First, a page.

Donald Trump scowled and fumed and fussed and interrupted. On Monday night, he was forced to defend business practices that involved not paying workers and contractors, a tax plan that offers most of its benefits to the wealthy, the fact that he did not pay any federal taxes in some years (which he called “smart”) and the debt incurred by his businesses.
Hillary Clinton wanted to remind Americans of the Trump they had grown accustomed to disliking, the man who demeaned women, minorities and immigrants. Trump helped her out, even debating the moderator, Lester Holt, about “stop and frisk” police tactics. He grunted “ugh” when Clinton called out his sweeping comments on the allegedly parlous state of African- American communities.
Trump again tried to put the birther issue behind him and failed. The man who built his base on the right end of the Republican Party by insinuating that President Obama was born abroad tried to slough off a question about what had once been his signature cause, but Clinton bore in and linked his treatment of the nation’s first African-American president to what she called “his long record of racist behavior.”
The surprise of the debate was that Clinton put before voters a new Trump to dislike. Trump has campaigned as a populist paladin of the working class. But the Trump that Clinton described was a plutocrat who walked away from debts and obligations to his own employees. She pushed the debate into an extended discussion of how Trump had become wealthy and turned what he sees as one of his central assets, his business acumen, into what could become a big liability as the campaign goes forward.
If one use of a debate for a candidate is to change the trajectory of the campaign discussion, Clinton may well have succeeded in opening a new front against Trump.
The debate was a slugfest that only occasionally veered into a serious discussion of issues. Clinton opened with a detailed list of her proposals, from investments in infrastructure, advanced manufacturing and clean energy to her plans for profit-sharing, paid family leave and debt-free college.
Trump’s presentation was light on specific proposals, except for his tax cuts. He opened with his signature attacks on free-trade agreements. He denounced both the North American Free Trade Agreement and the proposed Trans-Pacific Partnership, and trade was one of the few issues on which he scored a clean hit on Clinton.
When Trump noted that she had called the TPP “the gold standard,” Clinton explained she had hoped the deal would be just that, but was unhappy with what emerged after it was negotiated.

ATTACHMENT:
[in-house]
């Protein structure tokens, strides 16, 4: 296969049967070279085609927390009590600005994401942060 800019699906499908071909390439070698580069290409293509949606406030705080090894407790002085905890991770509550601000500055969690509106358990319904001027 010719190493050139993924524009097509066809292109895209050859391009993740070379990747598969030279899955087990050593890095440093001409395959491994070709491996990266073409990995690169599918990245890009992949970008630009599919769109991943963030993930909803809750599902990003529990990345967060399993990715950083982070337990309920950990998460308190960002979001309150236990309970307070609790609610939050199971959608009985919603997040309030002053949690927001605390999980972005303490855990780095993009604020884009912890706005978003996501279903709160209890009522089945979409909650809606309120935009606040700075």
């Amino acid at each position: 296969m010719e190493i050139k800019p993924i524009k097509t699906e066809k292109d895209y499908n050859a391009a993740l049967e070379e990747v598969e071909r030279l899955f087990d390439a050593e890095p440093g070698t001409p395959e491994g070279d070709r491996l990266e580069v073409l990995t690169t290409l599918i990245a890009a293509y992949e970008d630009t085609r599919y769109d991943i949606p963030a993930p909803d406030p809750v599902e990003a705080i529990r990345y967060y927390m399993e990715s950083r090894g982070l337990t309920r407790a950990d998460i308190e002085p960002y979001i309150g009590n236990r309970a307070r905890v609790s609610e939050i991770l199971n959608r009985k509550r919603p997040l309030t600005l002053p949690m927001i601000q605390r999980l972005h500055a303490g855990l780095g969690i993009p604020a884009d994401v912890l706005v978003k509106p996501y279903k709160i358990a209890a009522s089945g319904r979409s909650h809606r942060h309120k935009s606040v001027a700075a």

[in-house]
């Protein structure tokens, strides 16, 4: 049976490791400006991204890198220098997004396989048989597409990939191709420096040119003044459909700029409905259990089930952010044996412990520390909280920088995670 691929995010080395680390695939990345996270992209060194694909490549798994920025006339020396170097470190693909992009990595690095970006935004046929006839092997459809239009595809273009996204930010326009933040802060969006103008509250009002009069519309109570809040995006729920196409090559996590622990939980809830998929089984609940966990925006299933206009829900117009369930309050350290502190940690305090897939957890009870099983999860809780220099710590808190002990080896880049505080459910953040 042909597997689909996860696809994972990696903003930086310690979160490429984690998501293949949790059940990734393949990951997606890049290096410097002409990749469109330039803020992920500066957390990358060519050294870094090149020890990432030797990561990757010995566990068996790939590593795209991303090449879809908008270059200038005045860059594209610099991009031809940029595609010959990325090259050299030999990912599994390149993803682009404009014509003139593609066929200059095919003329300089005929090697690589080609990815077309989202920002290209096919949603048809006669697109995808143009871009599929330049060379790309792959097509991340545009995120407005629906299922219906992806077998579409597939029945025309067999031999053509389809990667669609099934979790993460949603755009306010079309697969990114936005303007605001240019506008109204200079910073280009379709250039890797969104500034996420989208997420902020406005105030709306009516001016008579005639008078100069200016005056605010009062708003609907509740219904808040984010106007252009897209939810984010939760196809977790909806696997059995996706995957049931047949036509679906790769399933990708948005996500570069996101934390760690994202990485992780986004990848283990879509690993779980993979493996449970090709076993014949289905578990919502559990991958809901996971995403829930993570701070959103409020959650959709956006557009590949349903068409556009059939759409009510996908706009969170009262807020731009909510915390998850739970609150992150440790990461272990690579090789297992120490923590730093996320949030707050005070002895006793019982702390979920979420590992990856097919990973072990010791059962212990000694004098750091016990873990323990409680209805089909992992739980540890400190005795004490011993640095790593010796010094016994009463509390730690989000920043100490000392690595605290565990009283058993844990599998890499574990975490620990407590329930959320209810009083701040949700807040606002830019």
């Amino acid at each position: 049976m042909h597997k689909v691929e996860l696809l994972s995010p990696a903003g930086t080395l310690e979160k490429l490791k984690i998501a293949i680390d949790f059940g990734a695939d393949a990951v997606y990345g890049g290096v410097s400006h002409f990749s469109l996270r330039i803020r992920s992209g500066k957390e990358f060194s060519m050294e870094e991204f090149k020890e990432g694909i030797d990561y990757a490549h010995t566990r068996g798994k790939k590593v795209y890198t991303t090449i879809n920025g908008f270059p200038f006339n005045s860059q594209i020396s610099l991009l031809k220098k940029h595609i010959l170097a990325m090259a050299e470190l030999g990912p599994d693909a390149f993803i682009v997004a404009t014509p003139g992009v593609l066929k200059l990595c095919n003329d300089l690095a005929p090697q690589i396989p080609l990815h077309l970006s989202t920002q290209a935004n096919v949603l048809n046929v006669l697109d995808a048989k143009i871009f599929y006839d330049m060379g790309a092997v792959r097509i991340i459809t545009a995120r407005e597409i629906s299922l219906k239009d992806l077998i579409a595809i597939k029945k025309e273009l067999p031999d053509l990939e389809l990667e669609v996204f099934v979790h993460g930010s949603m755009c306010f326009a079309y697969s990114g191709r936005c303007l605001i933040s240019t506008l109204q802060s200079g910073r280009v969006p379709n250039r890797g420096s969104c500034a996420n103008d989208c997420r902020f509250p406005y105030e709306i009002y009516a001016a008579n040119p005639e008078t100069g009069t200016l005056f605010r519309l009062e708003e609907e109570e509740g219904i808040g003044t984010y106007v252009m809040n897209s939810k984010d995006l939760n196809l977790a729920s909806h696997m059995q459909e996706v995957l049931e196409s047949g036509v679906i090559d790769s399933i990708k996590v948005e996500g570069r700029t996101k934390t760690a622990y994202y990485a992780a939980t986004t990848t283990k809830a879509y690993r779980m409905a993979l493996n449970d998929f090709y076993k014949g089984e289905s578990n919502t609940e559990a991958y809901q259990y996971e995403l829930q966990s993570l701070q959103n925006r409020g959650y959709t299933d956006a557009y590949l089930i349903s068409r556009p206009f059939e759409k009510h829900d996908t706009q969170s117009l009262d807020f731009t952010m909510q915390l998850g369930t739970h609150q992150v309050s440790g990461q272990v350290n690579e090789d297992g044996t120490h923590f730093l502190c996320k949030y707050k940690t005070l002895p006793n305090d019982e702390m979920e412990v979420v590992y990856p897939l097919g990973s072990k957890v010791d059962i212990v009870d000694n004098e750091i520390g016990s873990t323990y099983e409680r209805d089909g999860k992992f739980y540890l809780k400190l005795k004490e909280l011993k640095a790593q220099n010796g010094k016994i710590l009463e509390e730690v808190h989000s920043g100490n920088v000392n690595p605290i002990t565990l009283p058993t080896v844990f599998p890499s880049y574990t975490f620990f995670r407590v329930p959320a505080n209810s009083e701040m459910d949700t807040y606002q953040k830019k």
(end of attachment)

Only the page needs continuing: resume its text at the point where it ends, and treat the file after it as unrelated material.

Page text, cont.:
“So is it President Obama’s fault?” Trump asked. It was not a question she could easily answer.
But this was the exception during an evening when Trump was on the defensive over and over. He tried to defend his claim that he opposed the Iraq War despite evidence to the contrary — without much effect. His defense of his refusal to release his tax returns was ineffectual as he wandered into talk of being “underleveraged” and offered a confusing accounting tour of the worth of his buildings. Trump often looked rattled and impatient, sighing, frowning and offering answers that were a tangle of half-thoughts and odd asides.
The final blow for Trump came when he decided to break with advice so many of his supporters had given him to lay off personal attacks on Clinton.
He could not stop himself, asserting that Clinton lacked “the stamina” to become president. Clinton calmly went through her record of negotiating cease-fires, peace deals, the release of political prisoners and her 11 hours of congressional testimony before the House Benghazi Committee. When Trump had done all those things, she said, “he can talk to me about stamina.” Still, Trump pressed on, giving Clinton a chance to remind voters that he had called women “pigs, slobs and dogs.” It was devastating.
One major encounter does not an election decide. But this one showed a Trump who was ill-prepared, disorganized, petulant and — ironically, as he became ever more flummoxed toward the end of the debate — short on stamina. Clinton’s calm dissection of her foe reassured jittery supporters and no doubt shook many voters who were considering Trump. Clinton shifted the contest her way during her party’s convention. She did it again during Monday night’s debate.
E.J. Dionne’s email address is firstname.lastname@example.org. Twitter: @EJDionne. ©2016 Washington Post Writers